The Lord of the Rings: The Fellowship of the Ring Image
Metascore
92

Universal acclaim - based on 34 Critics What's this?

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9.0

Universal acclaim- based on 1618 Ratings

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  • Starring: ,
  • Summary: An epic adventure of good against evil, a story of the power of friendship and individual courage, and the heroic quest to pave the way for the emergence of mankind, J.R.R. Tolkien's master work brought to cinematic life. (New Line Cinema)

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Score distribution:
  1. Positive: 33 out of 34
  2. Negative: 0 out of 34
  1. Jackson surpasses the expectations anyone might have had for him with The Fellowship of the Ring, the first installment of his trilogy devoted to J.R.R. Tolkien's masterwork.
  2. 100
    So consistently involving because the excellent cast delivers their lines with the kind of utter conviction not seen in this kind of movie since the first "Star Wars."
  3. 100
    I see it as nearly perfect: It's one of the best fantasy pictures ever made.
  4. The film's single downside is a certain nagging sense of deja vu: the fact that so many of the elements of the story -- the dark force, the all-empowering object, etc. -- have been usurped over the years (by "Star Wars" and others) that you feel as if you've been down this road many, many times before.
  5. The New Yorker
    Reviewed by: David Denby
    90
    Consistently beautiful and often exciting -- despite some dead passages here and there, it's surely the best big-budget fantasy movie in years. [24 & 31 Dec 2001, p. 126]
  6. Reviewed by: Ron Wells
    80
    Probably the best comment I could give it is that after sitting through the first two and 1/2 hours, I would have happily sat through another five. How long am I going to have to wait for that DVD Box Set?
  7. It's full of scenic splendors with a fine sense of scale, but its narrative thrust seems relatively pro forma, and I was bored by the battle scenes.

See all 34 Critic Reviews

Score distribution:
  1. Negative: 32 out of 399
  1. RandyM.
    Apr 22, 2007
    10
    An epic movie if I ever saw one. Captivating and just plain fun to watch. This movie is, indeed, art.
  2. Dec 4, 2013
    10
    To describe this movie as merely epic would be a gross understatement. As epic movies go, it has all the diverse conflicted characters,To describe this movie as merely epic would be a gross understatement. As epic movies go, it has all the diverse conflicted characters, fighting against insurmountable odds, clash of interests, difficult decisions concerning life and death, matters of the heart and so on.

    The movie starts off with an introduction to the present conflict pervading Middle Earth. Sauron is established as the main villain. Not much is shown about his past. We do not know why these people are fighting against each other. You'll have to read The Hobbit or The Silmarillion to catch up on that. The rest of the first half hour is used to establish the abode of the Hobbits, The Shire.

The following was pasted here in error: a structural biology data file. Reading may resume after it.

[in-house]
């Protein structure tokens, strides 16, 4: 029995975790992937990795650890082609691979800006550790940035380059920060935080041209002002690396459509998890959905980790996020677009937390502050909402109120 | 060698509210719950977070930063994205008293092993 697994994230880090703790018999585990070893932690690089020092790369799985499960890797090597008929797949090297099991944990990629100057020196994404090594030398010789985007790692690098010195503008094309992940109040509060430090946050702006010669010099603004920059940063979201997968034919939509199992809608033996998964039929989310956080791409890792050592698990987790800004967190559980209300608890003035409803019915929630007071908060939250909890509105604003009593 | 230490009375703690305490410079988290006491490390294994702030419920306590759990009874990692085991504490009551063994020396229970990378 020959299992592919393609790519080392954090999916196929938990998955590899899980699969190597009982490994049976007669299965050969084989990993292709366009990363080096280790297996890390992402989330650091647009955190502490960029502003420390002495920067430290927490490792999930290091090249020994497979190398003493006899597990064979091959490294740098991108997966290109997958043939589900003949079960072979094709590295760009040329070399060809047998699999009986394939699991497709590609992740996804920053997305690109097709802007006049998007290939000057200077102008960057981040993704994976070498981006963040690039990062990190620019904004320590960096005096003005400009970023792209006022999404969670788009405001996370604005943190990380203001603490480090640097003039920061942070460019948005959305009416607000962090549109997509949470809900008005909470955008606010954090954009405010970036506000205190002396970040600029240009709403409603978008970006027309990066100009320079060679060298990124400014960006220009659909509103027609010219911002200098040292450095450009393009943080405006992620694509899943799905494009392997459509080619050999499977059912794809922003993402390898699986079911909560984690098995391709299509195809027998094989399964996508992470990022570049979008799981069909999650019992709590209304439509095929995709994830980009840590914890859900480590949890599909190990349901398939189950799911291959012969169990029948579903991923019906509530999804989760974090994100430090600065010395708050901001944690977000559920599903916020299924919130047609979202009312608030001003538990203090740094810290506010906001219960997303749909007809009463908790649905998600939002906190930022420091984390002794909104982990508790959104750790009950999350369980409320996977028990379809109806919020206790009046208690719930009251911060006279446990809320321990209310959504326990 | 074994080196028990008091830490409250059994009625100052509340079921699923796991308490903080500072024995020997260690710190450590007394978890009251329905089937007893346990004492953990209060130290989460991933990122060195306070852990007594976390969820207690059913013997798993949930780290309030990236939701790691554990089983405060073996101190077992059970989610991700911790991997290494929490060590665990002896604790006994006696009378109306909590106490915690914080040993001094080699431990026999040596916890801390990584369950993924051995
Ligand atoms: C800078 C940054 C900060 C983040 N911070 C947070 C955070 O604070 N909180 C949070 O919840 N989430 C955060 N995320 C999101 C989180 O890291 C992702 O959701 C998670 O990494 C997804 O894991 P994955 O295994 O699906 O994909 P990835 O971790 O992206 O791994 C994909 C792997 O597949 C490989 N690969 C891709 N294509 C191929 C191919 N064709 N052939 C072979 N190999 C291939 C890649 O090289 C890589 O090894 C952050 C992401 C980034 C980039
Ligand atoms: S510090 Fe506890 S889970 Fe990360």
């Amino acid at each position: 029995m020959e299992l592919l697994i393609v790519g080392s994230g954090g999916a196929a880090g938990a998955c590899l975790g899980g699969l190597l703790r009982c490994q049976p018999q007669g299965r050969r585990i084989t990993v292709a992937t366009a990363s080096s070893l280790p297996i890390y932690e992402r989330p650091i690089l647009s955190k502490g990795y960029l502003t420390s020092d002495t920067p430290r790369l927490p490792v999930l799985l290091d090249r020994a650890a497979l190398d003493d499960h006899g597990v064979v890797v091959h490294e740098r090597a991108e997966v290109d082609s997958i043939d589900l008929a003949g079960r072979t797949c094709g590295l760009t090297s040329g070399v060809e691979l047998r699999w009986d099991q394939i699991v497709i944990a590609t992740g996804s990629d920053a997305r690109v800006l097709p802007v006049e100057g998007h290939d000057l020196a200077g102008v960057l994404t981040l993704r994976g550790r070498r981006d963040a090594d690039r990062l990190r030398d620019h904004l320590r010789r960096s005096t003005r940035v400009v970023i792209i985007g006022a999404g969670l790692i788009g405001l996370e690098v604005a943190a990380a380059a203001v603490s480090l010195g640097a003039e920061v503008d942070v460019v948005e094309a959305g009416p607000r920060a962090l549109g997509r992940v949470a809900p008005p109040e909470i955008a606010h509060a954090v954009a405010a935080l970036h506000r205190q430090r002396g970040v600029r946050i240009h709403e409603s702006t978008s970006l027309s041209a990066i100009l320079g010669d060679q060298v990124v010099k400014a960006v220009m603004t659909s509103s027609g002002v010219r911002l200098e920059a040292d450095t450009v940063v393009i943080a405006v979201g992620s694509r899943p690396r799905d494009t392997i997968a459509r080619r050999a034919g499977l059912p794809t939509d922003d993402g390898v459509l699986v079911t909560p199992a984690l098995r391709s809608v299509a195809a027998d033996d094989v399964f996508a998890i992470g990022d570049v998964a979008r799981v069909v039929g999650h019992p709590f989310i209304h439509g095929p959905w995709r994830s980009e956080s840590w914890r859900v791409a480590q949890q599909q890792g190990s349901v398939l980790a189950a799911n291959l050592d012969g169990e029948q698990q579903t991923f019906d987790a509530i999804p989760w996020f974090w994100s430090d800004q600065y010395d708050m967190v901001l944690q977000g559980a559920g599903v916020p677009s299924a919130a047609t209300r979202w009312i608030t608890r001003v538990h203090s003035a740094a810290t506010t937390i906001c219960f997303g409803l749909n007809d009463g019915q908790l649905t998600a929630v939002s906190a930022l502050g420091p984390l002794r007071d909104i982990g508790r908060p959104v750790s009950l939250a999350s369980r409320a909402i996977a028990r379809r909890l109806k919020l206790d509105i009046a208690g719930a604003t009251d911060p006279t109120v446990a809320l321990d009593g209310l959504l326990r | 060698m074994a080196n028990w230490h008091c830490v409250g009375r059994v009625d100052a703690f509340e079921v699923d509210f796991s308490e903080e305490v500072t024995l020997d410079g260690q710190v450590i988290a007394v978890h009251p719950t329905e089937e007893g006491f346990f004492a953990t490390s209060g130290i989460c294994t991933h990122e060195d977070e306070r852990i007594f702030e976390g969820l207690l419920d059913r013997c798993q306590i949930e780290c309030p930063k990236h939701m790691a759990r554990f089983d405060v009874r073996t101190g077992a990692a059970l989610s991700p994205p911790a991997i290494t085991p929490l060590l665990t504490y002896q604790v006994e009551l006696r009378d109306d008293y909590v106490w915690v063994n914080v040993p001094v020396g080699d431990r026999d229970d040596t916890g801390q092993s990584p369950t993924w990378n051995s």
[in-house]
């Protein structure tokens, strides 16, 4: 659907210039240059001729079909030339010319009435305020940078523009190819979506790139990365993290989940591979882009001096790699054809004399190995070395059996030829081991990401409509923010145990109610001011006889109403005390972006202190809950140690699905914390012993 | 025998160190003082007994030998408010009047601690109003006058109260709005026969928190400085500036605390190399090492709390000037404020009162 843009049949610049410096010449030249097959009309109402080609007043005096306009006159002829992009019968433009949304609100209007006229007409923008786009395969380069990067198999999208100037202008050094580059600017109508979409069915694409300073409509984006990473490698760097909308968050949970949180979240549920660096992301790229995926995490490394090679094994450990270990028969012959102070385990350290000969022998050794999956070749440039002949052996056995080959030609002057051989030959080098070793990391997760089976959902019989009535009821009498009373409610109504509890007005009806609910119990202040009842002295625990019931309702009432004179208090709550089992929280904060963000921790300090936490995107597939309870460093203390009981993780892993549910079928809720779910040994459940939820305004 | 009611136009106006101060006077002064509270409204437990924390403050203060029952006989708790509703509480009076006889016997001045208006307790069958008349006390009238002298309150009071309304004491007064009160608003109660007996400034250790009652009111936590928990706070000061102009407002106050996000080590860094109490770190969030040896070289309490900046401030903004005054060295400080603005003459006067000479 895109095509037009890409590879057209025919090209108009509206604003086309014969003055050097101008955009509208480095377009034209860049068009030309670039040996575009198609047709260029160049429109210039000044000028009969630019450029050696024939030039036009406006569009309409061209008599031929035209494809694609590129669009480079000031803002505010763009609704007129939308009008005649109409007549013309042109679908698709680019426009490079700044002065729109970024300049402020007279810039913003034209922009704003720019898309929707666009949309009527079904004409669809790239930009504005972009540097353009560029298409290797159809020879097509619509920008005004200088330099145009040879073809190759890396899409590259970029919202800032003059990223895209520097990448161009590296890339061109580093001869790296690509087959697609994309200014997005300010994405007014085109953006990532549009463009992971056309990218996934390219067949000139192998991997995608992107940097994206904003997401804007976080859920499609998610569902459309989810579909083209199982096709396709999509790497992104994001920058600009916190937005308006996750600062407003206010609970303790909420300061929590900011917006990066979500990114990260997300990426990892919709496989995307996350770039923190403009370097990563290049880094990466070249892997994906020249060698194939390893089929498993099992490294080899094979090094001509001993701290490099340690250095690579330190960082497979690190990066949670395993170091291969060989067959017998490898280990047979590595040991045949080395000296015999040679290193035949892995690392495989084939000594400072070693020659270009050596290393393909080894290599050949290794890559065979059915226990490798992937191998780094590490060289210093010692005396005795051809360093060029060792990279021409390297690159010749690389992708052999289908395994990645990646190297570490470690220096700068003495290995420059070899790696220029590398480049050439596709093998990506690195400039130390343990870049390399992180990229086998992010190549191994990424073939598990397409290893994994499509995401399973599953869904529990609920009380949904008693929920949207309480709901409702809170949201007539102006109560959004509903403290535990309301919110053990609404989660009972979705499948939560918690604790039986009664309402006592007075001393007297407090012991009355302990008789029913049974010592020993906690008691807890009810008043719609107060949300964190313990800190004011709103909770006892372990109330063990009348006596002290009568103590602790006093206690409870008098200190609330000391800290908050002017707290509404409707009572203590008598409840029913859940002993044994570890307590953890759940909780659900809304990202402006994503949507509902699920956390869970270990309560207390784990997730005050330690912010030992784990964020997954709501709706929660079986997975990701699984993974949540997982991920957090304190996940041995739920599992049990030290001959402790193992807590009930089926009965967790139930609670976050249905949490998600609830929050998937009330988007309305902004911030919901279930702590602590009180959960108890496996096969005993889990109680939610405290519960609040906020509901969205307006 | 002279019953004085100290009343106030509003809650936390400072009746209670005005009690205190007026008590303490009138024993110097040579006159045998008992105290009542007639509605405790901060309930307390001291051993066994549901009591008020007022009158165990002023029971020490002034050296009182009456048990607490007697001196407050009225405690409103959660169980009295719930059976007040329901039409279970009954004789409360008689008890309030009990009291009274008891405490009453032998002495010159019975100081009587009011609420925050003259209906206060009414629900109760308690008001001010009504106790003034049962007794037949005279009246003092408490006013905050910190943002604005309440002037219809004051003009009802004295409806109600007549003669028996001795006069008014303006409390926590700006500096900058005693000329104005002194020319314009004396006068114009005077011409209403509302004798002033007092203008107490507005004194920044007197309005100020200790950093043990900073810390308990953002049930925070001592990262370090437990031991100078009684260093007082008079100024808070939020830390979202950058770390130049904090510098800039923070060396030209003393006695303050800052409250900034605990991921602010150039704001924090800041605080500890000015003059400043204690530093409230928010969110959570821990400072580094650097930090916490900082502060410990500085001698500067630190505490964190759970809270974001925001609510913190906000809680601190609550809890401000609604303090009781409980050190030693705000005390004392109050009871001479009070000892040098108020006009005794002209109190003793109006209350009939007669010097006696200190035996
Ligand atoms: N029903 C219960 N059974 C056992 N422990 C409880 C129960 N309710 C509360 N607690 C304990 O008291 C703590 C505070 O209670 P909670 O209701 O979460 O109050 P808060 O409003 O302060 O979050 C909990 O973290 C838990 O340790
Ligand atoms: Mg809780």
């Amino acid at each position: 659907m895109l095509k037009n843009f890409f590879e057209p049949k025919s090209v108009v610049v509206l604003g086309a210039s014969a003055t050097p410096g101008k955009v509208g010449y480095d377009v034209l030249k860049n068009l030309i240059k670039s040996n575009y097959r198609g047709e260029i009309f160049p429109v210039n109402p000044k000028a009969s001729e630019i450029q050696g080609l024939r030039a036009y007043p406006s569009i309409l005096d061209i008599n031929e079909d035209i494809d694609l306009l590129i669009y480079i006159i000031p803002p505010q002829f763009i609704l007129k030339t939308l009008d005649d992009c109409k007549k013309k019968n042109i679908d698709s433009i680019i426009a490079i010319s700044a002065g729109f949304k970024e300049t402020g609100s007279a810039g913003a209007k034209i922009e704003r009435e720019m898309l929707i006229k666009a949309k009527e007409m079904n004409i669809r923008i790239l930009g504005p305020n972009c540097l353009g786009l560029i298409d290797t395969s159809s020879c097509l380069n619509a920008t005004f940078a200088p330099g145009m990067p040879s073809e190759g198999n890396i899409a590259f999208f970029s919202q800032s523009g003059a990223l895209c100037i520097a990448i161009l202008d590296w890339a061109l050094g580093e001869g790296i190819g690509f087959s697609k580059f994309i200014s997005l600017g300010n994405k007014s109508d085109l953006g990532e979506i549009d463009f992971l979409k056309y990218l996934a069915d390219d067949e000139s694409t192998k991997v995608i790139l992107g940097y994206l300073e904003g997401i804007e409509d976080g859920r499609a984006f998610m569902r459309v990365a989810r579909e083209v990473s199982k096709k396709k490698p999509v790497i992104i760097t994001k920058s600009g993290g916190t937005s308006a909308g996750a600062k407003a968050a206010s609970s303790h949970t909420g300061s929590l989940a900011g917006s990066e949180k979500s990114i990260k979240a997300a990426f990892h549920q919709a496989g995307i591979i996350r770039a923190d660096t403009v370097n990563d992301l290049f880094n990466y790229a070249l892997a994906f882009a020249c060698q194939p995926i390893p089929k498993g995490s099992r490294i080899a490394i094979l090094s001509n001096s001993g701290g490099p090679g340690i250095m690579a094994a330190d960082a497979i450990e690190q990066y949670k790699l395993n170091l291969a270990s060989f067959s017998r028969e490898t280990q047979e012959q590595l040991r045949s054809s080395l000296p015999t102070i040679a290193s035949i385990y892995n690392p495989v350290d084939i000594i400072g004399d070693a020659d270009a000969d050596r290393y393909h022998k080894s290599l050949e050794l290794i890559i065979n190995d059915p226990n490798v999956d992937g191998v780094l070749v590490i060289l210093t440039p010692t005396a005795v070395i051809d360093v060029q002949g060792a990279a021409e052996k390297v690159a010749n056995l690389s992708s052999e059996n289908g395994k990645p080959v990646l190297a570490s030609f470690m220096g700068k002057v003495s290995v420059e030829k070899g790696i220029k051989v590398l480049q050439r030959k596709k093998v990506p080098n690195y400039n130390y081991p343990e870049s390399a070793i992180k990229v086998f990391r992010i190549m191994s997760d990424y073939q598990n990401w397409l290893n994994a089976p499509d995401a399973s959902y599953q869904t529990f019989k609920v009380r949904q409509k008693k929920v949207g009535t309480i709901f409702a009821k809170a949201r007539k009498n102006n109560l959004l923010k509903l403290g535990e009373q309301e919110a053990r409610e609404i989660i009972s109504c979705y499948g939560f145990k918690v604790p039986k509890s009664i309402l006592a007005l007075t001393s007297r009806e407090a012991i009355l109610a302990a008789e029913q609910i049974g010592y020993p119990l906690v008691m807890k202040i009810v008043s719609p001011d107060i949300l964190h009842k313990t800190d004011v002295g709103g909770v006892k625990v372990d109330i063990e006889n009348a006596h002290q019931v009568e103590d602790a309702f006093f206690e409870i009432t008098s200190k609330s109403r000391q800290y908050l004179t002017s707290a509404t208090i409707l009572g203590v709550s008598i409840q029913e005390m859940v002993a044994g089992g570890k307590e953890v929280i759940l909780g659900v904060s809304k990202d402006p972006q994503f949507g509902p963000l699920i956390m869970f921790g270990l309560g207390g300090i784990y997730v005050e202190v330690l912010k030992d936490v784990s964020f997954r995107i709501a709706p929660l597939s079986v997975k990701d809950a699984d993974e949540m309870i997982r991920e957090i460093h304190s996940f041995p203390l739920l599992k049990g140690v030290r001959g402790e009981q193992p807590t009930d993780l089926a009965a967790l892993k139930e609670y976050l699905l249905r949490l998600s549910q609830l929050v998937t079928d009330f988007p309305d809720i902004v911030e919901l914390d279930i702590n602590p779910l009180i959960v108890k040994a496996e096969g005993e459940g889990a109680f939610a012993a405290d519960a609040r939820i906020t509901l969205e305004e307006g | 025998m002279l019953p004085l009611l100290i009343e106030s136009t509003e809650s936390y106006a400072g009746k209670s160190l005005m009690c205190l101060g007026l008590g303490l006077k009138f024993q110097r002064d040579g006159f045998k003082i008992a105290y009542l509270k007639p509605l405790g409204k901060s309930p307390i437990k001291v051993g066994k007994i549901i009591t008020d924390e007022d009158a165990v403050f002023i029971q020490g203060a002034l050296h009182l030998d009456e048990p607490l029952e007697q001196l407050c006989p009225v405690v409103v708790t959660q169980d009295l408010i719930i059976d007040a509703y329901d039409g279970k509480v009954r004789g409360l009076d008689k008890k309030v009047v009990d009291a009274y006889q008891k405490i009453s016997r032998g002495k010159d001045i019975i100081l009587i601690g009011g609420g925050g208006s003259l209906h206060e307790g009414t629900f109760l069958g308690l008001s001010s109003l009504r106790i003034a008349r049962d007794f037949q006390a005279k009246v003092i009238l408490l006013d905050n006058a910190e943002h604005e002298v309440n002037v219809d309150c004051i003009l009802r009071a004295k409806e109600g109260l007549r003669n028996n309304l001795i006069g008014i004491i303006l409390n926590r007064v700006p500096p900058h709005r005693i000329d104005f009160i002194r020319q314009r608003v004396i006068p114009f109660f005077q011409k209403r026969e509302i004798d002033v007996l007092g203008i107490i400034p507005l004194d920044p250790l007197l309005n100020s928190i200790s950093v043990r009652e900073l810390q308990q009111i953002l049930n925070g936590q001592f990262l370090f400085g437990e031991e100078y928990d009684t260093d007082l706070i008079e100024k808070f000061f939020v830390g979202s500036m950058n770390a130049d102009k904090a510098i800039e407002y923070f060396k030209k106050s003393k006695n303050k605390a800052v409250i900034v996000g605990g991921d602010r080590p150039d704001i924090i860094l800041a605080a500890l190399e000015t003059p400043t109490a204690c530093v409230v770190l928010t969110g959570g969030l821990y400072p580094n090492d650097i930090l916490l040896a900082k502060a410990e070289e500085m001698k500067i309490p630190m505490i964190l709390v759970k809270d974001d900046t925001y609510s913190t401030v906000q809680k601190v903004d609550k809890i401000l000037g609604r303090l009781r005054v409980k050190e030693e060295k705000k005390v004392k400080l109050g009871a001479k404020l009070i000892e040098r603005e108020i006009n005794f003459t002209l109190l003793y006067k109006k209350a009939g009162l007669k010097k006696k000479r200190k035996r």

Then the pace picks up as the main characters leave and we get to witness the vast abundance of Middle Earth, and its people and races including the Elves, who are the most intriguing of them all.

    Aragorn, also called Strider, is the action go to guy. Far from home and not ever wishing to return, he literally strides into the story and takes command. He is the person most people would form a bond with, I know I did. Then there are others like Legolas, an elf; and the dwarf Gimli. They form the core among the group. And Boromir the son of the steward of Gondor, whose family has taken care of the affairs of the state with the departure of the last of the kings. Gandalf the grey, a member of the order of wizards, is the old guy counselling and protecting our protagonist, Frodo Baggins, on his quest to destroy the ring that can wield a power greater than any other.

    Their journey is perilous, the odds pitted against them deadly. The Ringwraiths, servants of the Dark Lord Sauron, seek to return the ring of power to their master and cannot rest until they have done their duty. The Orcs or Goblins, a dark twisted species, are the footsoldiers of the evil side. As if this was not enough, the ring has the power to influence those around it toward claiming it for themselves and fight to the death for it. As Frodo's uncle Bilbo was the previous owner of the ring, it is felt that he would be better able to withstand its effects.

    Peter Jackson has the talent to capture the sense of the epic with the camera angles he employs. Always in fear of failure to grasp the location of the visited places and their relativity to each other, I was amazed how easily everything became clear. The special effects were revolutionary for its time. The art department did a commendable job with the sets, costumes and make-up. The locations used for shooting were serene and exquisite, making me want to visit New Zealand where it was shot. The score did a wonderful job keeping you on the edge of your seat and never letting you really relax and lose the sense of urgency, though the greater credit for that feat has to go to the editor. I also watched the extended version of the film, so I can understand the decision to cut out several scenes of relative unimportance to the plot, but I found their presence to be complementary and fulfilling.

    Fantasy movies are always hard to do right. People watching them are willing to be swept off their feet, yet slight inconsistencies could be disastrous. Jackson commits none of those mistakes. Fellowship is my favourite from the trilogy, as it focussed more on the characters. The major battles are part of the sequels, which some might find more alluring. This is a fantasy movie which was done perfectly, in my opinion, and the others in the genre should be held against it for comparison.